November 22, 2009

Define and Refine Your Invention

Posted by at 7:40 am in Games, Kid Power | Permalink

Lightbulb In previous blog posts, we described the first few steps to becoming an inventor. Now it’s time to take your invention to the next level!

You need to think of something totally original so people will be interested in using your invention in daily life. That means that you need to make it one-of-a-kind with completely new, interesting features. So after you have come up with your main idea, you must define and refine it. It’s time to get technical with your invention and figure out just how it will work and look. With this step, you will begin to see your creation finally taking shape.

The first step is to draw out what your invention will look like. Make a drawing of the whole invention and separate drawings of any special parts. For instance, if you designed a new kind of action figure, how would it look all put together? And, if it had some accessories that snapped on and off, how would each of those look? Draw details where the accessories connect so that you can envision how they will work.

Drawings are good for helping you define your invention, but they won’t tell you how your invention will feel and function. Your next step is to make some models. Building a scale model of your invention using clay or a modeling mold is highly recommended. A scale model is smaller than a full-sized model and will give you a general yet efficiently portable idea of what your creation will become. Before we made our body board invention, we made several small models out of clay to help us figure out the best shape.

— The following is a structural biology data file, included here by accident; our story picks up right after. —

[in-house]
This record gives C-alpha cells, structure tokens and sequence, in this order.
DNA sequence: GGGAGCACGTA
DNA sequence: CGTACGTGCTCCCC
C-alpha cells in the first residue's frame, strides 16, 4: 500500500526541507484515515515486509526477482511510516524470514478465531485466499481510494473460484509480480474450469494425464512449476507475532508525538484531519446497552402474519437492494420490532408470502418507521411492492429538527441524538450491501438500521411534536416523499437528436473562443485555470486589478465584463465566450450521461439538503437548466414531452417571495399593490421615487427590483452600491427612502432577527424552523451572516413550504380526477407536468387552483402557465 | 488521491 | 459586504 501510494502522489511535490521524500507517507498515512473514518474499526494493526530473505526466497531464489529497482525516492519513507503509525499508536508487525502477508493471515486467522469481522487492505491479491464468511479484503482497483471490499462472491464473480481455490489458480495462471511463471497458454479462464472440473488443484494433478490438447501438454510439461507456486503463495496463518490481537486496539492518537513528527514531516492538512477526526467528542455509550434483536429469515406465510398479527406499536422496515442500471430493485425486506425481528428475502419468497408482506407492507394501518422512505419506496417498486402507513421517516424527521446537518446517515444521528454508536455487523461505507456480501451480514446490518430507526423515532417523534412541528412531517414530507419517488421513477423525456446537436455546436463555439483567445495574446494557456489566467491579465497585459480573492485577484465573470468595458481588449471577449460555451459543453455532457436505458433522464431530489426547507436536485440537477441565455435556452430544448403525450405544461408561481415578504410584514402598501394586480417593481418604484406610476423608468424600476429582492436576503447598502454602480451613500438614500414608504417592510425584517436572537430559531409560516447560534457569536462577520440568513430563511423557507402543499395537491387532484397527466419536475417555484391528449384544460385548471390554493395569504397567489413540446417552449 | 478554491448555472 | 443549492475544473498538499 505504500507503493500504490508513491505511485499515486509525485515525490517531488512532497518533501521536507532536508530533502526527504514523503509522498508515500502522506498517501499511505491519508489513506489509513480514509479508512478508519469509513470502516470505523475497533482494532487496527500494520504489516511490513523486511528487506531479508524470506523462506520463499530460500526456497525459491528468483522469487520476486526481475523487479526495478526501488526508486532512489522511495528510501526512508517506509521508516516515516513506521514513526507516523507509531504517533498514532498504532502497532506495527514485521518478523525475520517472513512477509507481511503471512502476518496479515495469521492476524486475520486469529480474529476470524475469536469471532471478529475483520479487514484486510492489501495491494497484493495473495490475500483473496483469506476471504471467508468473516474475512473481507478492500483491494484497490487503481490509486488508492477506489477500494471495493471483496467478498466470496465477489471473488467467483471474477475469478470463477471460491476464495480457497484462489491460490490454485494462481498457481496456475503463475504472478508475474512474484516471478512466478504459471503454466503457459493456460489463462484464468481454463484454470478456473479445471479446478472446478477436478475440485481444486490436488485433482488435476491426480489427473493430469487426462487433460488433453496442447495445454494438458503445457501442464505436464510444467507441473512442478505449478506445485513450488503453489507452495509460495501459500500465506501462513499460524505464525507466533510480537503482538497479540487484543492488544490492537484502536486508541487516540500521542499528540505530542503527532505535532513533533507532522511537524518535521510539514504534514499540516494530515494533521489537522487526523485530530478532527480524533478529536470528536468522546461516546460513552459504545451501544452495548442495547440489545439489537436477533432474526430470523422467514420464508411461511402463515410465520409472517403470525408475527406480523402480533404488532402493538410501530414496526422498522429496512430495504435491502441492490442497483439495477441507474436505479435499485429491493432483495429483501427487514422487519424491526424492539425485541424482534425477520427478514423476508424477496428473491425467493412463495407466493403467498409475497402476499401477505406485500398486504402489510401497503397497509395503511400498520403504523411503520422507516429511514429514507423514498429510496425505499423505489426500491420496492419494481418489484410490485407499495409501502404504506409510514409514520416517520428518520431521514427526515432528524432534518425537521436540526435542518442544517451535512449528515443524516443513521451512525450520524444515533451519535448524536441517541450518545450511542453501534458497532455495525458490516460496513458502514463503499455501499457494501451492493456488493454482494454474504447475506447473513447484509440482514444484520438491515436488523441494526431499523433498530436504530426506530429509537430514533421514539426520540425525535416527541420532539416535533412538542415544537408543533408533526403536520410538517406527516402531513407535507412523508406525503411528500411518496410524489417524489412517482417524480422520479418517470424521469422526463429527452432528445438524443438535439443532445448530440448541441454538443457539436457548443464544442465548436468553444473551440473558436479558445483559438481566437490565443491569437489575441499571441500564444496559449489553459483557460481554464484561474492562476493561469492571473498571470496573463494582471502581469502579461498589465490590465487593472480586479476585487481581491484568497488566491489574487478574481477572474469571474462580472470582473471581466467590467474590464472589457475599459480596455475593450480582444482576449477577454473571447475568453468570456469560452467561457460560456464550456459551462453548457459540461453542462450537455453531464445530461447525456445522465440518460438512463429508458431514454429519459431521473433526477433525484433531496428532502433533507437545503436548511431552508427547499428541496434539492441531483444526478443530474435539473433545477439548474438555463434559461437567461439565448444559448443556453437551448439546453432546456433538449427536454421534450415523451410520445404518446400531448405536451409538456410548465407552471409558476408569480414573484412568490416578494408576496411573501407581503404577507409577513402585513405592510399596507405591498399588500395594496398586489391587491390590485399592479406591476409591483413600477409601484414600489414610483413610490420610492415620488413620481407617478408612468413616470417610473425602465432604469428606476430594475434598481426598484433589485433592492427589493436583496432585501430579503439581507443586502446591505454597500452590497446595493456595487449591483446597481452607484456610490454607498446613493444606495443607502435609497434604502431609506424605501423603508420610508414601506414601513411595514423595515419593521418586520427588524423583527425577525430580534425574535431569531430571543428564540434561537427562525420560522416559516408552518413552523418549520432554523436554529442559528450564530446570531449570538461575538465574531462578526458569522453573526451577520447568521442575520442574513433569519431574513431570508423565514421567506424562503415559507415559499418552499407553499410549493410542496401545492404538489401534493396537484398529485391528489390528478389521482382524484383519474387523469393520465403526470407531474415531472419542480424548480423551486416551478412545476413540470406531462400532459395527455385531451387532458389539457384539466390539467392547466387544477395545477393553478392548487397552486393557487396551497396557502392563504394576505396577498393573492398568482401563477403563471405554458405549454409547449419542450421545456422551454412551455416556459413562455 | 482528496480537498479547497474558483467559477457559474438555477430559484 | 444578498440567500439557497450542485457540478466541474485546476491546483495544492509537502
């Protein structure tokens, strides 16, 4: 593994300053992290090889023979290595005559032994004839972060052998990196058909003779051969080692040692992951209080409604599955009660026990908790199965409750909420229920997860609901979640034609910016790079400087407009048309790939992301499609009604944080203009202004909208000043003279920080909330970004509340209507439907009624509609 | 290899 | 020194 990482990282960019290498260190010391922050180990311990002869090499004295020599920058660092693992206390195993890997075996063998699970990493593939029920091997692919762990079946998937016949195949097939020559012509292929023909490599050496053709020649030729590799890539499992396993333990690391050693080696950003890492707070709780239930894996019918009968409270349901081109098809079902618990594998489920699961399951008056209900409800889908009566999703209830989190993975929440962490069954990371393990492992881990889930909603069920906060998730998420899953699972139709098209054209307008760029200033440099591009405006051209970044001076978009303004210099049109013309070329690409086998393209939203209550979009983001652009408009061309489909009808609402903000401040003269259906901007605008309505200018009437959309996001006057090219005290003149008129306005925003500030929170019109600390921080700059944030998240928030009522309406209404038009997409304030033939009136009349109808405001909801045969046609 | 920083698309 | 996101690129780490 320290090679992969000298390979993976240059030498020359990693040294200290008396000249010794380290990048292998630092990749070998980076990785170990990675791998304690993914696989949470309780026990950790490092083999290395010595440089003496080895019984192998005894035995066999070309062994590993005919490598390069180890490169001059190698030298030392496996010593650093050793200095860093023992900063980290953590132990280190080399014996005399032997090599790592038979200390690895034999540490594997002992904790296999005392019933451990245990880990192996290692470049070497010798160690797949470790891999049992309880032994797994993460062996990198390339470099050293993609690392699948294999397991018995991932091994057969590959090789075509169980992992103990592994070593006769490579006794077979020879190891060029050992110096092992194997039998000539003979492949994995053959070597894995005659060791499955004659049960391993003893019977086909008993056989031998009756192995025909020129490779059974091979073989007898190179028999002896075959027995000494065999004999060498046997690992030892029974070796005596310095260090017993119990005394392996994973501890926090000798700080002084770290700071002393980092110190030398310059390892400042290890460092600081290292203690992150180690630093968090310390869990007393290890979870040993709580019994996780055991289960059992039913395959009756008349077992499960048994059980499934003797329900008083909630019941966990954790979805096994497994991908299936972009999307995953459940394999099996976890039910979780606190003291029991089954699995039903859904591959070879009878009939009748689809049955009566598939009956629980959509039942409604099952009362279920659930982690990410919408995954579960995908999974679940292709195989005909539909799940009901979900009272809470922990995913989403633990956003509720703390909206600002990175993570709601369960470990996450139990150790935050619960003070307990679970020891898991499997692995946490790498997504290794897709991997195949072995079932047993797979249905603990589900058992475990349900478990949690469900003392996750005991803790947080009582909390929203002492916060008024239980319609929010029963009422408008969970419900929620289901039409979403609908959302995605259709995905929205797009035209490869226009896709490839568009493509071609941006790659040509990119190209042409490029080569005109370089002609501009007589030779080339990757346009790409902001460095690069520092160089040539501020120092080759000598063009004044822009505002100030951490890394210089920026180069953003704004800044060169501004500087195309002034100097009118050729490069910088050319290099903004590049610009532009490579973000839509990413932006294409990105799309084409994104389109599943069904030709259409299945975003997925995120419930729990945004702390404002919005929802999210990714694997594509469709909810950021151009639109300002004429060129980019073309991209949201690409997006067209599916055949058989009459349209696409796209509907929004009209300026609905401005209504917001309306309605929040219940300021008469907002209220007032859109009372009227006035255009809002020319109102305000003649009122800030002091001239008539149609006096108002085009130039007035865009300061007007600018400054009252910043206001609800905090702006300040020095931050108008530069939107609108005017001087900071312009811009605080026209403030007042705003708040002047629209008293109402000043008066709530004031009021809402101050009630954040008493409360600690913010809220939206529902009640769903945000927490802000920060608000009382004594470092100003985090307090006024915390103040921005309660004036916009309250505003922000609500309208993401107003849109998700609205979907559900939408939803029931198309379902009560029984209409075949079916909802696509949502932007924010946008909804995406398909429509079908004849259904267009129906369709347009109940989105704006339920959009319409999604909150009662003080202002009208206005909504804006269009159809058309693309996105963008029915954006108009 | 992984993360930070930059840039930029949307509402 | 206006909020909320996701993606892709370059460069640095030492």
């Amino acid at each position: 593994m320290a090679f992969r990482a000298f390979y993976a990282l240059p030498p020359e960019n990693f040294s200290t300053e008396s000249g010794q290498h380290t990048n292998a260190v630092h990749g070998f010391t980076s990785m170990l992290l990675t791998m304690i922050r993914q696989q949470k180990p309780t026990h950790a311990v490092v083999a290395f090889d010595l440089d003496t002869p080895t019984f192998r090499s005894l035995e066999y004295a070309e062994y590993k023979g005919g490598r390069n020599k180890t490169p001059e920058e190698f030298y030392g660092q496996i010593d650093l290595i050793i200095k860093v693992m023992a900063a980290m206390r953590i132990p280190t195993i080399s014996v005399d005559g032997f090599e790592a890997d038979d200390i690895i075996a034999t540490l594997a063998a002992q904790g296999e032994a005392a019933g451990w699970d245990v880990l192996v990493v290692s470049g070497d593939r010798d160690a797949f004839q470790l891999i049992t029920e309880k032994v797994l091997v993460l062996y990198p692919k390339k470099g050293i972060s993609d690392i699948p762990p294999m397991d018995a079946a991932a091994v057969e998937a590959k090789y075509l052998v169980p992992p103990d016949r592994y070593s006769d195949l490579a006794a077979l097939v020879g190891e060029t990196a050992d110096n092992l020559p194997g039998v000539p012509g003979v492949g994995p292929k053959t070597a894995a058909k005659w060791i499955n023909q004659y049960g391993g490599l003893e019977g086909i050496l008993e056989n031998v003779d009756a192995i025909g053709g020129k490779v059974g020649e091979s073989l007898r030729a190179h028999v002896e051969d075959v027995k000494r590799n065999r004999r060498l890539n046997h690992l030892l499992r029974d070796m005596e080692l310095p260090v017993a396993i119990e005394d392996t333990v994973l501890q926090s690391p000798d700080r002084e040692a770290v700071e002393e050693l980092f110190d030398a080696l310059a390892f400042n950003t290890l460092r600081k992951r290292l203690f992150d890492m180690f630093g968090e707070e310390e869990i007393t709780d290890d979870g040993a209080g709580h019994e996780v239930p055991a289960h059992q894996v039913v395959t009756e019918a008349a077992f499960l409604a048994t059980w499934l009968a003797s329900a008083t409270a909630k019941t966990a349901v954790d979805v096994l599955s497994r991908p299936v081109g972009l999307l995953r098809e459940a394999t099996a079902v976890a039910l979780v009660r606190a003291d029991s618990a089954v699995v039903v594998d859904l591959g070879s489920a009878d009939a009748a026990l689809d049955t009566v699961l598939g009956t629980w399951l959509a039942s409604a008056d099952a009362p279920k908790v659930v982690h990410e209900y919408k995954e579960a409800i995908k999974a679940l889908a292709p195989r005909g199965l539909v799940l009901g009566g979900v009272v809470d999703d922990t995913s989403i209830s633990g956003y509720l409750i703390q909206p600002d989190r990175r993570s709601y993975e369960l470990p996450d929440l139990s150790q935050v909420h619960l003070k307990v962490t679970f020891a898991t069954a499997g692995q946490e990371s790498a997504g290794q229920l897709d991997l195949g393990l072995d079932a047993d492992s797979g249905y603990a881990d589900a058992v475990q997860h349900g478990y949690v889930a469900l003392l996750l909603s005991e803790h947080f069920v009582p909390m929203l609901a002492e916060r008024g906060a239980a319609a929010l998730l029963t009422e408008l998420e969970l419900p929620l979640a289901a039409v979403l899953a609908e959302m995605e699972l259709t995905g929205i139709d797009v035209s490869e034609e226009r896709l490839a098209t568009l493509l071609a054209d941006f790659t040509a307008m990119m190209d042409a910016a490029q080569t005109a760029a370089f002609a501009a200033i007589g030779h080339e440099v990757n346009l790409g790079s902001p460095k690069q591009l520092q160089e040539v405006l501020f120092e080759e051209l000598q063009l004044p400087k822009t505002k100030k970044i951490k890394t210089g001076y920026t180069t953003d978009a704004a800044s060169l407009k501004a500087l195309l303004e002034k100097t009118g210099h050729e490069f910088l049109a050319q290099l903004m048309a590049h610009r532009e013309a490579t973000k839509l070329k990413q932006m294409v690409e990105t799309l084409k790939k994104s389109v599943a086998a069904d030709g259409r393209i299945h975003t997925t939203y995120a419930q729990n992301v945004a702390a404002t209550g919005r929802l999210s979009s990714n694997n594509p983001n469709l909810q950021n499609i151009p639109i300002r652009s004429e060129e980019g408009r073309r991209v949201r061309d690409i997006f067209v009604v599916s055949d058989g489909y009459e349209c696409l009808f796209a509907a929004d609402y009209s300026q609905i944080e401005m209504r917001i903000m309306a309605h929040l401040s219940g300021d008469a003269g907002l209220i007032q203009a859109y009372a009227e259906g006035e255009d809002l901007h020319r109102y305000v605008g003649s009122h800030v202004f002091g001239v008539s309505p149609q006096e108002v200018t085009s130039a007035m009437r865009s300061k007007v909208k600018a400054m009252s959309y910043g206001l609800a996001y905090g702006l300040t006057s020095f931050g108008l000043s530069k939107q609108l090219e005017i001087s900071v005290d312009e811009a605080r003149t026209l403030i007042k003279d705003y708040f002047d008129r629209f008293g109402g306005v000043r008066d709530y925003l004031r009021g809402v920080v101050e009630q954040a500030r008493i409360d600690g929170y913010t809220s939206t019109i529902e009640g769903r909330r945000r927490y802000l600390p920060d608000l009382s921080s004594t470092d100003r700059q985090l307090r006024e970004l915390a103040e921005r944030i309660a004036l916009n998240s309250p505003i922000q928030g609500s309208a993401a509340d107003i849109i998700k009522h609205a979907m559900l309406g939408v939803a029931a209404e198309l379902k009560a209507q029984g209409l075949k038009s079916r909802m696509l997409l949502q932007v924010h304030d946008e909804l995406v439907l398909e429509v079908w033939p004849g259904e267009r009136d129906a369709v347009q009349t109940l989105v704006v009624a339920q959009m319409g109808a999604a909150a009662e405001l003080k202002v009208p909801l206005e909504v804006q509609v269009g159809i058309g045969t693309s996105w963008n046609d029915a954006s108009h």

Once you think you have a good idea of just what your invention should look like, try to build a life-sized model using cardboard, Styrofoam, or any recycled materials like paper towel rolls or cereal boxes. This will give you a tangible sense of what your final product will look like and where its different features should be placed. Each model helps you define and refine your invention a little bit more.

After you have a model for how your invention looks, think about its function. Imagine how the invention will work exactly. Try to work out every detail of the “working parts” of the invention: Where will the batteries go? Does it light up? Are there switches, buttons or handles that need to be added? Where will these go? How do the pieces fit together? Details are what make the best inventions successful.

Try to think of new ideas as you design your invention. Remember, the possibilities are endless. In the end, your final idea will probably end up looking way different from your original vision, but it’s okay! Refining is all about making your invention the best it can be, so those improvements mean you are doing your job!

— Alyssa Hansen & Kaycee Johnsen, Kid/Teen Inventors


Alyssa Hansen and Kaycee Johnsen, both 16, began inventing when they were just 10 years old. They, along with their siblings and friends, have created Boogie2Boogie, a new kind of wave-riding toy and the Underwater X-treme, a challenging pool toy that solves the problem of everybody peeking when playing Marco Polo. Both inventions won the National TOYchallenge and are currently being marketed by By Kids For Kids. Alyssa and Kaycee have been writing a regular column for creative kids since 2006 and have co-written a book and activity kit that teaches kids how to invent. 

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